US tariffs on Chinese exports will apply to engines and motors, construction and farming machinery, electrical, transportation and telecom equipment and precision instruments.
Counter tariffs by China will hit U.S. agricultural commodities, autos and aquatic products. Soybeans are the country’s biggest import from the United States by value.
Morgan Stanley estimates that world trade could be seriously disrupted as two-thirds of goods traded are linked to global value chains.
The Peterson Institute for International Economics shows that almost two-thirds of US imports from China come from companies with foreign capital, another avenue through which US tariffs targeted at China have an impact beyond its borders. Based on foreign investment flows, the capital is likely to have come mostly from the United States, Japan and South Korea.
Some analysts such as Singapore-based DBS say the US economy could suffer more than China’s, as US levies could affect American firms with investments in the country and Washington is also involved in other trade conflicts.
Uncertainty about trade could make banks wary of their exposure to affected industries and hurt the price and flow of credit.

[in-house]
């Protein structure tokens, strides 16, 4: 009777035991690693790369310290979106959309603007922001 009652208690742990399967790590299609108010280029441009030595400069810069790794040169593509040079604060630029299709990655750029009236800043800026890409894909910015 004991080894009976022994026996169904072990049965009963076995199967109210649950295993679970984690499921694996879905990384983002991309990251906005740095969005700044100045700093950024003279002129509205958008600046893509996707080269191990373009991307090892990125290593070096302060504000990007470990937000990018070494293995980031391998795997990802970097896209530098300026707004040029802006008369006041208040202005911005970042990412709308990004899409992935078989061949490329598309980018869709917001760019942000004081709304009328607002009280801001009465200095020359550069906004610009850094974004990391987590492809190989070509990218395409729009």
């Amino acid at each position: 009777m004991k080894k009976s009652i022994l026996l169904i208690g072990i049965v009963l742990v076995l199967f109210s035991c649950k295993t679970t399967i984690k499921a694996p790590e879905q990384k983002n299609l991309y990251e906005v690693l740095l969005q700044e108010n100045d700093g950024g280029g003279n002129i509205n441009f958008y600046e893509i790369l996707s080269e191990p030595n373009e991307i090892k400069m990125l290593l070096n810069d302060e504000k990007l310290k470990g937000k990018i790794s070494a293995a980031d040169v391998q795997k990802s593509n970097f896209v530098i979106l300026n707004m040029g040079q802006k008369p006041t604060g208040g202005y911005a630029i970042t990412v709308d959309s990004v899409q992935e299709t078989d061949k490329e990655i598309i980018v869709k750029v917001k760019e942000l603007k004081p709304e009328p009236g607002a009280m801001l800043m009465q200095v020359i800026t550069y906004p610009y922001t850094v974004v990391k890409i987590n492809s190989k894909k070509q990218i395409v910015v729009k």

It could also make businesses reluctant to invest. Any tariff pass-through to consumers could affect domestic demand and consumer confidence. Higher volatility in financial markets hurts all of the above.
A model by Pictet Asset Management reckons a 10pc tariff on US trade fully passed on to consumers could tip the global economy into stagflation and knock 2.5pc off corporate earnings globally.
Who is Most Exposed?
A DBS analysis shows that South Korea, Malaysia, Taiwan and Singapore are the economies most at risk in Asia based on trade openness and exposure to supply chains.
South Korea could see a drag of 0.4pc on growth in 2018, Malaysia and Taiwan lose 0.6pc, and Singapore 0.8pc. And the impact would be roughly double in 2019.
OECD data - which breaks down the value-added embodied in Chinese exports by its source country - shows Taiwan as the most exposed country in Asia with more than 8pc of GDP, followed by Malaysia at 6pc, South Korea, Hong Kong and Singapore at 4-5pc, Philippines, Thailand and Vietnam at around 3 percent and Australia, Japan and Indonesia at around 2pc.
There are other variations to consider. For instance, the US and China are Hong Kong’s major economic partners, but its economy is dominated by services, which are not subject to tariffs. An economy such as Vietnam’s, reliant on manufacturing, could feel more pain.